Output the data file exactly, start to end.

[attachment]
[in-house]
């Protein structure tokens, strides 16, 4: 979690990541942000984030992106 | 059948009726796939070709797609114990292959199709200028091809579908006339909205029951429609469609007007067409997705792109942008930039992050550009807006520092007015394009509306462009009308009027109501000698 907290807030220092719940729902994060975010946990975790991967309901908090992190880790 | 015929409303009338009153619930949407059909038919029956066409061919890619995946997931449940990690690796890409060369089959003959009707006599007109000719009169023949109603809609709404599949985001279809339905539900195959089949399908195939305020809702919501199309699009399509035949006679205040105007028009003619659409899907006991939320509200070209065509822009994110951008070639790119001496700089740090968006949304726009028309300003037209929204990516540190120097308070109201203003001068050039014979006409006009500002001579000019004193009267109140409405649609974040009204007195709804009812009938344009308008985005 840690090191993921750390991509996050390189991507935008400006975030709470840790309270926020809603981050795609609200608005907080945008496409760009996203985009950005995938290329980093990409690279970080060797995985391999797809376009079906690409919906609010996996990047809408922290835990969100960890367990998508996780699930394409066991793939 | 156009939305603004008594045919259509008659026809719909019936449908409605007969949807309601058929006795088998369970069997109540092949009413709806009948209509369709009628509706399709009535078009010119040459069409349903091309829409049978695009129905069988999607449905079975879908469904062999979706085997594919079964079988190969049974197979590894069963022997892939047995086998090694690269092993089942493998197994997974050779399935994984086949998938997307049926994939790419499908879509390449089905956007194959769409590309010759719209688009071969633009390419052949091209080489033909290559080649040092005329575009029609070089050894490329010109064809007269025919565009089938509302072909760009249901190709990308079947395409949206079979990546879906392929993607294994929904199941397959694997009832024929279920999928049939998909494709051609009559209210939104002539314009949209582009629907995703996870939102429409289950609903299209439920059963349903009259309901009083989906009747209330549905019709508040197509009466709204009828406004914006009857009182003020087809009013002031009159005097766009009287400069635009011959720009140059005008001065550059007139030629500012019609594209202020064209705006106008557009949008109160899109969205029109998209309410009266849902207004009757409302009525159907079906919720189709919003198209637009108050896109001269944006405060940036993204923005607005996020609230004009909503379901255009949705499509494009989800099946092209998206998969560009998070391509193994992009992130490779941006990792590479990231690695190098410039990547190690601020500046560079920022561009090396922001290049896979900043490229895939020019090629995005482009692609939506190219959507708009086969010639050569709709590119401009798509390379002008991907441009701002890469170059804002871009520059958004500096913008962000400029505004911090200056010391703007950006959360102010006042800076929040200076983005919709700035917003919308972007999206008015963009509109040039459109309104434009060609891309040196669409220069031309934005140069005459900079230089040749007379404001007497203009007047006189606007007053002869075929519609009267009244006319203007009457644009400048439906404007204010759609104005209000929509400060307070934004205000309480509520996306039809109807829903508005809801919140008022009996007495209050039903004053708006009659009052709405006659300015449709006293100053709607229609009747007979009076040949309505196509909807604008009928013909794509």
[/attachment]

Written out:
[in-house]
């Protein structure tokens, strides 16, 4: 979690990541942000984030992106 | 059948009726796939070709797609114990292959199709200028091809579908006339909205029951429609469609007007067409997705792109942008930039992050550009807006520092007015394009509306462009009308009027109501000698 907290807030220092719940729902994060975010946990975790991967309901908090992190880790 | 015929409303009338009153619930949407059909038919029956066409061919890619995946997931449940990690690796890409060369089959003959009707006599007109000719009169023949109603809609709404599949985001279809339905539900195959089949399908195939305020809702919501199309699009399509035949006679205040105007028009003619659409899907006991939320509200070209065509822009994110951008070639790119001496700089740090968006949304726009028309300003037209929204990516540190120097308070109201203003001068050039014979006409006009500002001579000019004193009267109140409405649609974040009204007195709804009812009938344009308008985005 840690090191993921750390991509996050390189991507935008400006975030709470840790309270926020809603981050795609609200608005907080945008496409760009996203985009950005995938290329980093990409690279970080060797995985391999797809376009079906690409919906609010996996990047809408922290835990969100960890367990998508996780699930394409066991793939 | 156009939305603004008594045919259509008659026809719909019936449908409605007969949807309601058929006795088998369970069997109540092949009413709806009948209509369709009628509706399709009535078009010119040459069409349903091309829409049978695009129905069988999607449905079975879908469904062999979706085997594919079964079988190969049974197979590894069963022997892939047995086998090694690269092993089942493998197994997974050779399935994984086949998938997307049926994939790419499908879509390449089905956007194959769409590309010759719209688009071969633009390419052949091209080489033909290559080649040092005329575009029609070089050894490329010109064809007269025919565009089938509302072909760009249901190709990308079947395409949206079979990546879906392929993607294994929904199941397959694997009832024929279920999928049939998909494709051609009559209210939104002539314009949209582009629907995703996870939102429409289950609903299209439920059963349903009259309901009083989906009747209330549905019709508040197509009466709204009828406004914006009857009182003020087809009013002031009159005097766009009287400069635009011959720009140059005008001065550059007139030629500012019609594209202020064209705006106008557009949008109160899109969205029109998209309410009266849902207004009757409302009525159907079906919720189709919003198209637009108050896109001269944006405060940036993204923005607005996020609230004009909503379901255009949705499509494009989800099946092209998206998969560009998070391509193994992009992130490779941006990792590479990231690695190098410039990547190690601020500046560079920022561009090396922001290049896979900043490229895939020019090629995005482009692609939506190219959507708009086969010639050569709709590119401009798509390379002008991907441009701002890469170059804002871009520059958004500096913008962000400029505004911090200056010391703007950006959360102010006042800076929040200076983005919709700035917003919308972007999206008015963009509109040039459109309104434009060609891309040196669409220069031309934005140069005459900079230089040749007379404001007497203009007047006189606007007053002869075929519609009267009244006319203007009457644009400048439906404007204010759609104005209000929509400060307070934004205000309480509520996306039809109807829903508005809801919140008022009996007495209050039903004053708006009659009052709405006659300015449709006293100053709607229609009747007979009076040949309505196509909807604008009928013909794509």